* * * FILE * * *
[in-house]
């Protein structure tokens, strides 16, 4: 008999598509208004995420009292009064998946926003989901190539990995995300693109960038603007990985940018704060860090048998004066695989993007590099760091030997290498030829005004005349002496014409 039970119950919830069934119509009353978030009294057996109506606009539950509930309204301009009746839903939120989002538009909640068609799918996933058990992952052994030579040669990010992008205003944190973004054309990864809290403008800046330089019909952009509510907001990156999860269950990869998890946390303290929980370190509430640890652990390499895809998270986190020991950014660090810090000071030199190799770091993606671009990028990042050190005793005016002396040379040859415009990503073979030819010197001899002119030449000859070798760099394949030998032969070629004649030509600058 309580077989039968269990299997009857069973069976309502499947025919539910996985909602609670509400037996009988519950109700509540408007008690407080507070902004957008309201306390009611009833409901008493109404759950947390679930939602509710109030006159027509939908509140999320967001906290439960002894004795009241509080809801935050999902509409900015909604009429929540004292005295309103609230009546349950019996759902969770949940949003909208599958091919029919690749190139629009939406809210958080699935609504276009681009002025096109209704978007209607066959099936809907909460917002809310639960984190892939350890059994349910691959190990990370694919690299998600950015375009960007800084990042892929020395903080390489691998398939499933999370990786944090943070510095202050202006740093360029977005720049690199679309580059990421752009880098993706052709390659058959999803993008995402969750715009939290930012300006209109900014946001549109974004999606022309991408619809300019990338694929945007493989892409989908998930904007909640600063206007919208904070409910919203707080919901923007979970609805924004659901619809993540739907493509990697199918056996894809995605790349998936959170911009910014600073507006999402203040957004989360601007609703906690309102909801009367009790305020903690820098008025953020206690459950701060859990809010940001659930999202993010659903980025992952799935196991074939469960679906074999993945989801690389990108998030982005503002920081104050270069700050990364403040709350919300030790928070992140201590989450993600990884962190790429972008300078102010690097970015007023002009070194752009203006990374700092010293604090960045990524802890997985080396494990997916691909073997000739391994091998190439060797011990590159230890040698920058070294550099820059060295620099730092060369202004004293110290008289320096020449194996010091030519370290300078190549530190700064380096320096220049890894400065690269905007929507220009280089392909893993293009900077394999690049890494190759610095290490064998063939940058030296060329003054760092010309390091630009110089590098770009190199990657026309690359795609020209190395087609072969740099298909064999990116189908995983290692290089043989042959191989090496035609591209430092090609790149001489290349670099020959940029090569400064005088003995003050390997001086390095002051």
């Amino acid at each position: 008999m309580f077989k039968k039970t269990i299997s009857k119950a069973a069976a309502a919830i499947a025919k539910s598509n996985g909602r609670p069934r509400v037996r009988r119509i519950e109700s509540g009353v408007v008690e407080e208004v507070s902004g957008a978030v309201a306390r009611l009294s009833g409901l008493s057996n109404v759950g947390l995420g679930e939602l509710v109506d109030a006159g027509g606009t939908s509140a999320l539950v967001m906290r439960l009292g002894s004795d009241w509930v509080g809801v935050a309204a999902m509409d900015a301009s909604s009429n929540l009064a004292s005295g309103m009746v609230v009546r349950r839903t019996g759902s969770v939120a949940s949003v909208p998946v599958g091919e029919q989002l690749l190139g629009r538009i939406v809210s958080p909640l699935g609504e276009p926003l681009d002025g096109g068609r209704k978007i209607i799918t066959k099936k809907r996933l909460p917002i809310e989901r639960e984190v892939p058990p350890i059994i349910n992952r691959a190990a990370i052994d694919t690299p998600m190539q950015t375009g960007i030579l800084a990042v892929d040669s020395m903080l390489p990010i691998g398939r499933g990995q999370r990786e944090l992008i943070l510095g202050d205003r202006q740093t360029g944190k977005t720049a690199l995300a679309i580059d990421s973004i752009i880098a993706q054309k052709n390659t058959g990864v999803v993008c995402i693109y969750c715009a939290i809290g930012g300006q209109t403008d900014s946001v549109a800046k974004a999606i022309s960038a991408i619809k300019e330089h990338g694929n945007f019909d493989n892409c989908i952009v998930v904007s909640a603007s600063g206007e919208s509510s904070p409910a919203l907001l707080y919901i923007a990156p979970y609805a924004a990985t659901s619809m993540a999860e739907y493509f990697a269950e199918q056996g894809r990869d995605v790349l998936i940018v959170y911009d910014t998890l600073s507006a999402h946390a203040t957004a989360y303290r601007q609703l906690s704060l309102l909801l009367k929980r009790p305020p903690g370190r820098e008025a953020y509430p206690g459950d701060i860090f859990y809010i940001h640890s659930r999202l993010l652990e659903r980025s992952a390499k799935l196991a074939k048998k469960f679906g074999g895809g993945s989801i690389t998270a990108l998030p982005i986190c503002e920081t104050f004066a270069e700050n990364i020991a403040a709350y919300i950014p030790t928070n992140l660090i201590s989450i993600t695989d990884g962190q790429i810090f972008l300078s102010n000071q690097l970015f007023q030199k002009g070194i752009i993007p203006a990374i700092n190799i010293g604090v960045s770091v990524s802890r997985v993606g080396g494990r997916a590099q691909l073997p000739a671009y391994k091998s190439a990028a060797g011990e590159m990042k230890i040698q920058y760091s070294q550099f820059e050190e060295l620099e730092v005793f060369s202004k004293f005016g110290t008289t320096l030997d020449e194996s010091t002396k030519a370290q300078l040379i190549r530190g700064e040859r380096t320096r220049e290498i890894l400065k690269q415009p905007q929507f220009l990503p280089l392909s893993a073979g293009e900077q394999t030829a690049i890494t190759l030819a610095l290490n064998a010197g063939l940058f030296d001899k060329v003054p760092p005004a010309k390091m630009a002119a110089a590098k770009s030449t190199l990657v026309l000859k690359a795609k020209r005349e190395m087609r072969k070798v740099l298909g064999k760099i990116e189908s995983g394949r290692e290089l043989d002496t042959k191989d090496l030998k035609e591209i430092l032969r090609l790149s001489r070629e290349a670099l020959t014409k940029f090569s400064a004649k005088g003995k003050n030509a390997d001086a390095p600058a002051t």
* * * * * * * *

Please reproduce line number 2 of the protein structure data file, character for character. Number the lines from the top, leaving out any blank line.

């Protein structure tokens, strides 16, 4: 008999598509208004995420009292009064998946926003989901190539990995995300693109960038603007990985940018704060860090048998004066695989993007590099760091030997290498030829005004005349002496014409 039970119950919830069934119509009353978030009294057996109506606009539950509930309204301009009746839903939120989002538009909640068609799918996933058990992952052994030579040669990010992008205003944190973004054309990864809290403008800046330089019909952009509510907001990156999860269950990869998890946390303290929980370190509430640890652990390499895809998270986190020991950014660090810090000071030199190799770091993606671009990028990042050190005793005016002396040379040859415009990503073979030819010197001899002119030449000859070798760099394949030998032969070629004649030509600058 309580077989039968269990299997009857069973069976309502499947025919539910996985909602609670509400037996009988519950109700509540408007008690407080507070902004957008309201306390009611009833409901008493109404759950947390679930939602509710109030006159027509939908509140999320967001906290439960002894004795009241509080809801935050999902509409900015909604009429929540004292005295309103609230009546349950019996759902969770949940949003909208599958091919029919690749190139629009939406809210958080699935609504276009681009002025096109209704978007209607066959099936809907909460917002809310639960984190892939350890059994349910691959190990990370694919690299998600950015375009960007800084990042892929020395903080390489691998398939499933999370990786944090943070510095202050202006740093360029977005720049690199679309580059990421752009880098993706052709390659058959999803993008995402969750715009939290930012300006209109900014946001549109974004999606022309991408619809300019990338694929945007493989892409989908998930904007909640600063206007919208904070409910919203707080919901923007979970609805924004659901619809993540739907493509990697199918056996894809995605790349998936959170911009910014600073507006999402203040957004989360601007609703906690309102909801009367009790305020903690820098008025953020206690459950701060859990809010940001659930999202993010659903980025992952799935196991074939469960679906074999993945989801690389990108998030982005503002920081104050270069700050990364403040709350919300030790928070992140201590989450993600990884962190790429972008300078102010690097970015007023002009070194752009203006990374700092010293604090960045990524802890997985080396494990997916691909073997000739391994091998190439060797011990590159230890040698920058070294550099820059060295620099730092060369202004004293110290008289320096020449194996010091030519370290300078190549530190700064380096320096220049890894400065690269905007929507220009280089392909893993293009900077394999690049890494190759610095290490064998063939940058030296060329003054760092010309390091630009110089590098770009190199990657026309690359795609020209190395087609072969740099298909064999990116189908995983290692290089043989042959191989090496035609591209430092090609790149001489290349670099020959940029090569400064005088003995003050390997001086390095002051």